May 13th is going to be a strange day, it’ll be strange because for ninety minutes the world will revolve around three things: a cup, a city, and a deer.
Sure the lingering issues of the modern world will continue to linger long after the echos die down and two radically different clubs go their separate ways – but for ninety minutes there will be a microcosm in a little tin can in the northern suburbs of Detroit when le Rouge take on the Bucks in the first round of the Lamar Hunt United States Open Cup, the oldest national soccer competition in the United States and the third oldest in the world.
So let us begin our meandering tale there: what the fuck is the US Open Cup?
The fact that you don’t know what the oldest soccer competition in the United States is doesn’t surprise me in the least. Which is sad. The Open Cup is a knock-out tournament that involves all levels of soccer in the United States starting with semi-professional and adult leagues and working its way, slowly, to the MLS. At first it only involves the low-tier teams, fighting and weeding each other out. Each round another group of teams is added. First USL, then NASL, then finally the big guns walk in, the MLS teams join and then, almost inevitably, come to dominate the competition.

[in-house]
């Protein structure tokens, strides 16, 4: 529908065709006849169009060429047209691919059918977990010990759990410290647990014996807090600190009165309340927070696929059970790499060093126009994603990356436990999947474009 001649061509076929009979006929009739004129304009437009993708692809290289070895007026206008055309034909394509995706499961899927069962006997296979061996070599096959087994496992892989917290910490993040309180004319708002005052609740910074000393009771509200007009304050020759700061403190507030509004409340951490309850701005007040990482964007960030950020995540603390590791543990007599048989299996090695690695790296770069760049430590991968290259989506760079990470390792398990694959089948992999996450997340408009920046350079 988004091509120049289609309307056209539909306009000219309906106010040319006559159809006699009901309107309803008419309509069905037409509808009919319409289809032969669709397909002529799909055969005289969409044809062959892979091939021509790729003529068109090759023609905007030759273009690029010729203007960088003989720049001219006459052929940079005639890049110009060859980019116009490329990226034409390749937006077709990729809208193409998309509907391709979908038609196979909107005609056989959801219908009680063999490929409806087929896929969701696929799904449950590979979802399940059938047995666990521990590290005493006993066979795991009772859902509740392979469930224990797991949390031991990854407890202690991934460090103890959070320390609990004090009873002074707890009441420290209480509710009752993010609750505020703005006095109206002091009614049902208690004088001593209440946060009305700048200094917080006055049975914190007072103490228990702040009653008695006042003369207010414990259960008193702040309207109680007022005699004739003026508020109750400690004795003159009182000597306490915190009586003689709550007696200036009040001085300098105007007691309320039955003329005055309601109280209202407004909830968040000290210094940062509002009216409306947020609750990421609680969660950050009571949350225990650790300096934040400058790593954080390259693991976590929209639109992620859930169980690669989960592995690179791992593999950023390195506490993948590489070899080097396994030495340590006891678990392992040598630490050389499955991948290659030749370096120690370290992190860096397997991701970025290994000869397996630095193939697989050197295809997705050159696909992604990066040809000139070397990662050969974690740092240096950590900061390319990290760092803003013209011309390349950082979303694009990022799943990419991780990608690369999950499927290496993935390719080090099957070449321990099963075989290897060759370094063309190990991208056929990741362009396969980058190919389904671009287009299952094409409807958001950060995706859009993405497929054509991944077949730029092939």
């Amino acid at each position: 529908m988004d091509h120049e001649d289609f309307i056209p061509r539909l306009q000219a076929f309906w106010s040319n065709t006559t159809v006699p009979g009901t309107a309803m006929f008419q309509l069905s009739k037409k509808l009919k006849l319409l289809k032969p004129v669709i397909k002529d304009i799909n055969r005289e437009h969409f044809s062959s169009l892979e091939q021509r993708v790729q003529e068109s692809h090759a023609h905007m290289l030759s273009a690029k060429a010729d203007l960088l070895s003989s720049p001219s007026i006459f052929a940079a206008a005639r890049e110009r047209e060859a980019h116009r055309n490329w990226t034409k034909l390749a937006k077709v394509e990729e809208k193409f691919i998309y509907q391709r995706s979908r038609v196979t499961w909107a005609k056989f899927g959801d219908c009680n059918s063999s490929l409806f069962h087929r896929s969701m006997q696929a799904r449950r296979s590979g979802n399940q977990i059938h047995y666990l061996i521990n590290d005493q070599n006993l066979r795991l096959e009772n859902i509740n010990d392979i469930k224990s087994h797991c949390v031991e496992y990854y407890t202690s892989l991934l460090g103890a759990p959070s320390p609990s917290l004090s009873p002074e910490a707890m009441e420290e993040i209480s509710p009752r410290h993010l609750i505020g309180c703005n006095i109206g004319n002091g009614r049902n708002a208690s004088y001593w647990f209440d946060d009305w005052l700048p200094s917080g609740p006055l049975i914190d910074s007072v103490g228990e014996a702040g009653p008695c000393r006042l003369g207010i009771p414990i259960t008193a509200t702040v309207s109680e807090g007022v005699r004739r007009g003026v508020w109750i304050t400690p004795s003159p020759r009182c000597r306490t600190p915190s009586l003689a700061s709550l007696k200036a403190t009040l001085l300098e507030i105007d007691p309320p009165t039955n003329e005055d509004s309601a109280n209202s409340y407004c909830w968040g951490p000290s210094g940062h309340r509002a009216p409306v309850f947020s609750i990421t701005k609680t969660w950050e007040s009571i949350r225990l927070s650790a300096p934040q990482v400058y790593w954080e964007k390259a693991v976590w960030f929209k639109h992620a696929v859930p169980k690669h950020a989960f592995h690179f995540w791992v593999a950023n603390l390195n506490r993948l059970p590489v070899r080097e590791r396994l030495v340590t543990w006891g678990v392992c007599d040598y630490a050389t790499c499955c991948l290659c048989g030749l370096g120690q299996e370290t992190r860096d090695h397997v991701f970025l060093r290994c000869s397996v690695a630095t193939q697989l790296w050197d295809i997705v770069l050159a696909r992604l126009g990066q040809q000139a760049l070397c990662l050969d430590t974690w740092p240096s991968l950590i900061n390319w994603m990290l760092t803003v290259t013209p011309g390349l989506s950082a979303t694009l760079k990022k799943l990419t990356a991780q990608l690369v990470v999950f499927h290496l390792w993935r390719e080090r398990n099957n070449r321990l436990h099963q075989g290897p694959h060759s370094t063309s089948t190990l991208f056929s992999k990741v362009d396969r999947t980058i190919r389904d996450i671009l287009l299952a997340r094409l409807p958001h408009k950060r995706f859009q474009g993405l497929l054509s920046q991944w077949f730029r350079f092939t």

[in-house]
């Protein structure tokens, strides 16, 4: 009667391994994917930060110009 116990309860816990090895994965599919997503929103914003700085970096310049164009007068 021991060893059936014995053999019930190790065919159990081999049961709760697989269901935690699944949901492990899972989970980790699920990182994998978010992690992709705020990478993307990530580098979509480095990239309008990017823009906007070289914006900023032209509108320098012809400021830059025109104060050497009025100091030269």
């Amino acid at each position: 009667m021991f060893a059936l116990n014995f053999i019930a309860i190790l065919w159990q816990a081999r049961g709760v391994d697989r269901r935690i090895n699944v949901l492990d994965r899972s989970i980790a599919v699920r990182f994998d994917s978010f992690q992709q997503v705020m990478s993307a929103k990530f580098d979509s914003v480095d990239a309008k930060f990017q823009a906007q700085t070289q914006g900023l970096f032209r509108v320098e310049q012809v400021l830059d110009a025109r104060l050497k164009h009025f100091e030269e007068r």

That’s okay, because it is a test. There are prizes for the teams that can stand the test, go the furthest in the face of million dollar players from England. Stand up and just maybe, earn a small piece of soccer history.
The US Open Cup is a special thing, though today it is dragged through the dirt and sand and treated like an unkempt dog. Left to wallow in a corner on the edge of the farmer’s property, eclipsed by his new pure-breed.
See, most other countries don’t have championships like us where half the teams “qualify” and go into a knock-out stage. They have “cups” and most countries have a handful. The season is just a season of normal games. When it ends whoever is on top wins. Cool, no problem – that rewards consistency rather than one lucky goal.
But we like luck, and we like those crazy moments when a rag-tag group of amateurs best a behemoth. That’s what cups are for. Off the top of my head in England the two main-ish trophies are the FA Trophy and the FA Cup. The FA Cup is like the Open Cup – it is for everyone. The FA Trophy, however, ignores the upper tiers in favor of putting the smaller teams against each other. (Thanks to FC Fargo Green Army on twitter for the correction.)